Everybody deserves a John Keating in his life. If you have seen Dead Poets’ Society, you will know who I am talking about. It’s somebody who tells you it’s not who you are, but what you do that defines you and makes you realise the real meaning of the often overused word ‘Carpe Diem’. I was fortunate enough to meet one such person in my life. Divya Ma’am, or as we fondly called her, DM, this is for you and all that you have done for me.
I remember gliding through my tattered time table on a dull Monday morning and coming across a subject that I knew little about. Being the first-class early in the morning, a part of me already resented Political Economy and just wanted the class to conclude. What I did not know, however, was the fact that I was going to encounter a person who would not only change my outlook towards life but also make me want to attend all the classes, a rare feat in my final year.
I knew your class was different the moment I stepped in. You greeted all our vitamin-D deprived faces with a warm “Good Day” and asked something I had never heard in college before.
You asked us whether we were happily present. When half of the classes nodded their heads out of habit, you went on to explain what the term meant. For you, being happily present meant we had had our breakfasts and come. Instantly my mind flashed back to my mother, who would gush all over me before going to school and pester me to eat as if I hadn’t just had 3 full parathas.
A lot of people ask you about your well being but only very few care enough to follow up on that for the rest of the session. You did that for all the 150 odd classes I attended.
You always had a bunch of newspaper clippings with you and would always read an article out of the Economist or EPW. The only difference was, you didn’t just care about the GDP and what we could spout about the different alien economic terms but wanted to know what we thought about them. Our opinion mattered to you and that, as famously quoted by Robert Frost, made all the difference.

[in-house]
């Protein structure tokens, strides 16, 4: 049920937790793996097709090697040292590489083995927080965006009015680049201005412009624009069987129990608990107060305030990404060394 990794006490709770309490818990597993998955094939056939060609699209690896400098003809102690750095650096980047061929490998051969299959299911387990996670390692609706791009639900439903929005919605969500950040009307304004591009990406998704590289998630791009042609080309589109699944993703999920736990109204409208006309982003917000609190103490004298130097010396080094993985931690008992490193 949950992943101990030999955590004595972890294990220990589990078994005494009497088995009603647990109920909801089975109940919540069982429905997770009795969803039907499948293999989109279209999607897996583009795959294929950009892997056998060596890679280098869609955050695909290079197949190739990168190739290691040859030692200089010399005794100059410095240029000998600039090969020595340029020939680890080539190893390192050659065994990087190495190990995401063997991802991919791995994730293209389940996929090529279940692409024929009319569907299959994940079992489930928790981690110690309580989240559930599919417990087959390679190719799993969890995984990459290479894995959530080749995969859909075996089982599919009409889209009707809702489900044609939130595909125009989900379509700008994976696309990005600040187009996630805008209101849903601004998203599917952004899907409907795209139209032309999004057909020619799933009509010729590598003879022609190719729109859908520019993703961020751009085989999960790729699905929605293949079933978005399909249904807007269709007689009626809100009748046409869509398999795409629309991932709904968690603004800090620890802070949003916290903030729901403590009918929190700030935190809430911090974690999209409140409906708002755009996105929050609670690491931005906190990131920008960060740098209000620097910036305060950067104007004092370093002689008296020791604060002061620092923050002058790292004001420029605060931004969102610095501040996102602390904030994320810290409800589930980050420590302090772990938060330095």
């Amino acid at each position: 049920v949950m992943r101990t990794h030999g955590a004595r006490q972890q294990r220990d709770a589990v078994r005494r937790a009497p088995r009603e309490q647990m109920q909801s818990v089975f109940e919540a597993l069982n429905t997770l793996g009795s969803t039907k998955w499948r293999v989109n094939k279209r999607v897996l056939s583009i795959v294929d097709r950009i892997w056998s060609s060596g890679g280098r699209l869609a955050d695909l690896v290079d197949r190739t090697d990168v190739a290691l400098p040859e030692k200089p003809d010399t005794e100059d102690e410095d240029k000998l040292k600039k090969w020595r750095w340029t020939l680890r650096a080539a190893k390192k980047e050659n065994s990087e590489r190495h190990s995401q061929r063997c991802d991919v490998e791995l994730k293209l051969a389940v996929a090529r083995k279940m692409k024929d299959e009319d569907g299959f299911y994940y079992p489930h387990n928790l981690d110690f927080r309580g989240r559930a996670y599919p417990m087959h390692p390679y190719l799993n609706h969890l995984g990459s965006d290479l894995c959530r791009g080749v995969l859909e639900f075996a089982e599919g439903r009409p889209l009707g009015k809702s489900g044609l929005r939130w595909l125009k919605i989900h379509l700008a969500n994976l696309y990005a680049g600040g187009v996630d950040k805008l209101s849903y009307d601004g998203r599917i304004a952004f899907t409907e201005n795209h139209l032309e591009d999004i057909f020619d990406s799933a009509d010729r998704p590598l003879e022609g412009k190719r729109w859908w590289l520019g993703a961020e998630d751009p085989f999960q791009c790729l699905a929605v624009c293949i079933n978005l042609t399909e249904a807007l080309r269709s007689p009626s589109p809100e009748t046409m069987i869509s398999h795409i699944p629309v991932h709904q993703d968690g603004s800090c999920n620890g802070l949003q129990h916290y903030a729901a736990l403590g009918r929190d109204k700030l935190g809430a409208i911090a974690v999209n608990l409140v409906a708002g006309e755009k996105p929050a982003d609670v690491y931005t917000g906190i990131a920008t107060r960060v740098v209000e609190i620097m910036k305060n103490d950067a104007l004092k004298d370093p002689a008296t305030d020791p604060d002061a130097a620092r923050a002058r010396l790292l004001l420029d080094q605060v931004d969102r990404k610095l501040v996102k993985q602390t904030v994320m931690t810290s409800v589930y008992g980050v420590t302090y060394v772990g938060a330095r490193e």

You treated us as ‘co-learners’ and made people like me rediscover my love for a subject I had long lost affection for. In little to no time, I started looking forward to your sessions and did not mind waking up at 7 am to learn more about what Fran Tonkiss and Elam Mark thought about Fordism. I had chosen LSR because of its renowned faculty and after knowing you, I got what our seniors meant when they said that these red walls aren’t filled with mere teachers but indeed, stalwarts.
It came as no surprise to me that your method of ‘learning together’ fetched me the highest grade amongst all the other subjects. But, as you had rightly said, it was never about the grades, to begin with.
I got to see your wonderful human side when we were given an opportunity to work under you as our staff advisor for an event. Whenever we would come to you for suggestions at 3 in the afternoon, you would first ensure our tummies were full and then worried about other things. I remember you giving us 3 packets of biscuits out of your bag one day, just because you could navigate through our badly hidden lie about having eaten our lunch.
Ma’am, you often wondered about a certain 2 minute instant noodles brand and how it would bring about a smile to every child’s face. I experienced the same delight and happiness every time I talked to you about anything under the sun.
I wish the day comes again when I get to attend your classes and bask in your endless wisdom. I envy my juniors who will not just come across a highly intelligent person, but a beautiful human being. I will be forever grateful to you for never complaining about our endless stupid doubts and counting us worth the pain. You continue to inspire me every single day.